BRICK — A state of emergency was lifted in two Jersey Shore towns as cleanup continues from Monday morning's torrential rains and roads remain closed.

Meteorologist Dan Zarrow said the 7- to 8-inch rainfall that fell over the border of Monmouth and Ocean counties in a three-hour period probably exceeded the three-hour 100-year storm definition.

CIting "historic amounts of rain," Gov. Phil Murphy signed an executive order declaring a state of emergnecy for Monmouth, Ocean, Passaic,Bergen and Essex counties.

"This will allow us to focus resources into the most impacted areas, as necessary. Our job as public officials, first and foremost, is to ensure that everyone is safe, especially since we may not be out of this weather pattern yet and more rain may still fall on already saturated ground," Murphy wrote in his order.

Murphy said impacted residents and businesses should document all property damages caused by floodwaters to the appropriate County Office of Emergency Management. Businesses may also account for revenues lost due to the floods. Local officials should continue to document damages for debris removal, such as downed trees and mud from streets, and emergency protective measures, such as sandbagging or pumping out flood water.

The Greenbriar 1 retirement community in Brick was especially hard hit, with over 100 residents evacuated. The Red Cross opened a shelter at One Boulevard in the community for residents affected by the flooding.

Brick Police on Tuesday said the 105 homes affected by the flooding remain off limits to their owners pending inspections by township officials and should only return of escorted by an officer. A meeting is planned for noon at the Greenbriar clubhouse with residents.

Patrols have been increased in he Greenbriar area, according to police.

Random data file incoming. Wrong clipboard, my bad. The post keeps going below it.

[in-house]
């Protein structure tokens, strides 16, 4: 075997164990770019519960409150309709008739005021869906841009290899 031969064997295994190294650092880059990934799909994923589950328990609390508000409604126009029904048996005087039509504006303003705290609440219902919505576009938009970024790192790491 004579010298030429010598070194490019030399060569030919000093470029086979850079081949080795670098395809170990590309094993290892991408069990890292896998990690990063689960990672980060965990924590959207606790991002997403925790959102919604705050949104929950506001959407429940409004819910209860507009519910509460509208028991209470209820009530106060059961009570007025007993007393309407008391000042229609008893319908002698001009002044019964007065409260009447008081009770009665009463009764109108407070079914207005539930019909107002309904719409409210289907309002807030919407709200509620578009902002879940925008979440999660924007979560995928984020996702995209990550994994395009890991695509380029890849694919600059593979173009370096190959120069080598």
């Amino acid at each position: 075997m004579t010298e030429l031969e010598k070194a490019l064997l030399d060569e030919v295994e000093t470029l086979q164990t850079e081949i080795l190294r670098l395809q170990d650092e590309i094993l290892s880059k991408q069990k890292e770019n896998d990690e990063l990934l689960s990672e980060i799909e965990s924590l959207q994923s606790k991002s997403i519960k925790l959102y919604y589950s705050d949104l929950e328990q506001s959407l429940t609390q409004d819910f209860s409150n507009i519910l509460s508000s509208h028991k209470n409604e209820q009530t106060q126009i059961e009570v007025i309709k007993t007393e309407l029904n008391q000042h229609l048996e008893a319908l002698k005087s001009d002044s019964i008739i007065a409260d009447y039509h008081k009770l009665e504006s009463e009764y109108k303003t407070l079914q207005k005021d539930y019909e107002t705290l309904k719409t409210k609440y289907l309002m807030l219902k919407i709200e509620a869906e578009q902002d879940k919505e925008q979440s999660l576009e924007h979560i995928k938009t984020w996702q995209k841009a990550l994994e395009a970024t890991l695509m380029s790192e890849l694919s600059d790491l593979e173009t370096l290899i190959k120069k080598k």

Residents of the community located along the Garden State Parkway off Burnt Tavern Road told News 12 New Jersey that a new pumping station had recently been put in by the county along with roadway repairs.

Howell drivers have two roads closed due to flood damage. Allenwood Lakewood Road was closed between Vienna Road and Cascades Avenue as the bridge was compromised by flooding. The road intended to be used as an alternative, Ramtown Greenville Road, was also closed because of a large hole in the road between Arnold Boulevard and Moses Mitch Road.

Zarrow said more rain will develop on Tuesday but it likely won't be as torrential as Monday.

"While pockets of heavy rain may develop, and we will have to remain extra alert for water issues, there's reason to be optimistic that the flooding threat will be mitigated today. We've fallen out of the deep plume of tropical moisture, and these storms should be less stagnant than those of Saturday and Monday," Zarrow said.

Many of the roads closed on Monday remained closed on Tuesday morning, including:


  • Route 71 southbound CLOSED between Route 35 and Wall Road


  • Burrisville Road CLOSED between Patriot Avenue and Burnt Tavern Road
  • Lanes Mill Road CLOSED between Burnt Tavern Road and Herbertsville Road


  • Allenwood Lakewood Road CLOSED between Vienna Road and Cascades Avenue as the bridge was compromised by flooding
  • Ramtown Greenville Road between Arnold Boulevard and Moses Mitch Road — roadway collapse. This was supposed to be the alternative to the Allenwood Lakewood Road closure.


  • Allenwood Road CLOSED between Route 138 and Gully Road due to flooding

The DEP closed five Monmouth County beaches were closed by the heavy rain because of sewer overflow and a drain pipe being opened to allow water to flow into the ocean.

The sand was dug out on a beach in Sea Girt to allow better run off from Wreck Pond creating a river in the beach.

The beaches closed were the L Street Beach in Belmar, the Terrace and the beach on Beacon Boulevard in Sea Girt and Brown Ave South and York Ave in Spring Lake.

Contact reporter Dan Alexander at or via Twitter @DanAlexanderNJ.

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